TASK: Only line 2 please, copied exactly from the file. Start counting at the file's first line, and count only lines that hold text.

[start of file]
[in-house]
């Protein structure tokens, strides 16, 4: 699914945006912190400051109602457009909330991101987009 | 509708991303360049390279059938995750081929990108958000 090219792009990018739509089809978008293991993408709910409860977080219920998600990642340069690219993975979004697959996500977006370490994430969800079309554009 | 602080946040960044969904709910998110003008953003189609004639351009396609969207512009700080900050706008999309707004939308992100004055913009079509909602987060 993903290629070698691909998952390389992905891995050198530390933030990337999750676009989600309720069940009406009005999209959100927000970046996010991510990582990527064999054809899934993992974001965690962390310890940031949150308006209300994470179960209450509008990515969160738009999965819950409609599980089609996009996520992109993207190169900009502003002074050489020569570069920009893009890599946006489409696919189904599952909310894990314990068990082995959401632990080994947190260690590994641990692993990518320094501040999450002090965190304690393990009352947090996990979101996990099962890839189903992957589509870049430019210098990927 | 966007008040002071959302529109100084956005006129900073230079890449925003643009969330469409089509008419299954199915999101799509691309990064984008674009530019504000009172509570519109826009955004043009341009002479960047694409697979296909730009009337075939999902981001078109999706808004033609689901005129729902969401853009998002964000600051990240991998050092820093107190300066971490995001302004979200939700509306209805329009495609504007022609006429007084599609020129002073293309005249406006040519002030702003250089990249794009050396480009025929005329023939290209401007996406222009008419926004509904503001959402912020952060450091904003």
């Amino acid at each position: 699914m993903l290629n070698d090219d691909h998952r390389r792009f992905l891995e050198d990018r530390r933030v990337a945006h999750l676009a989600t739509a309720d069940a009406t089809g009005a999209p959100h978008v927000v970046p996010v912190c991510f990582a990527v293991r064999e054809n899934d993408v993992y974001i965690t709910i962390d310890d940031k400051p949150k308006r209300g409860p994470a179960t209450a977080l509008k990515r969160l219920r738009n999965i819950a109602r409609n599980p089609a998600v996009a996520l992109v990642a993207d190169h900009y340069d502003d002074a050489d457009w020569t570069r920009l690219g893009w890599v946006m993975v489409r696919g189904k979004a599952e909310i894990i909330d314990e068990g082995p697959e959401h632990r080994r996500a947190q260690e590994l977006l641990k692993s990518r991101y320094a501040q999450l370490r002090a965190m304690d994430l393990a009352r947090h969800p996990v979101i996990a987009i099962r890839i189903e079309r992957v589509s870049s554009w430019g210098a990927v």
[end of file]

């Protein structure tokens, strides 16, 4: 699914945006912190400051109602457009909330991101987009 | 509708991303360049390279059938995750081929990108958000 090219792009990018739509089809978008293991993408709910409860977080219920998600990642340069690219993975979004697959996500977006370490994430969800079309554009 | 602080946040960044969904709910998110003008953003189609004639351009396609969207512009700080900050706008999309707004939308992100004055913009079509909602987060 993903290629070698691909998952390389992905891995050198530390933030990337999750676009989600309720069940009406009005999209959100927000970046996010991510990582990527064999054809899934993992974001965690962390310890940031949150308006209300994470179960209450509008990515969160738009999965819950409609599980089609996009996520992109993207190169900009502003002074050489020569570069920009893009890599946006489409696919189904599952909310894990314990068990082995959401632990080994947190260690590994641990692993990518320094501040999450002090965190304690393990009352947090996990979101996990099962890839189903992957589509870049430019210098990927 | 966007008040002071959302529109100084956005006129900073230079890449925003643009969330469409089509008419299954199915999101799509691309990064984008674009530019504000009172509570519109826009955004043009341009002479960047694409697979296909730009009337075939999902981001078109999706808004033609689901005129729902969401853009998002964000600051990240991998050092820093107190300066971490995001302004979200939700509306209805329009495609504007022609006429007084599609020129002073293309005249406006040519002030702003250089990249794009050396480009025929005329023939290209401007996406222009008419926004509904503001959402912020952060450091904003």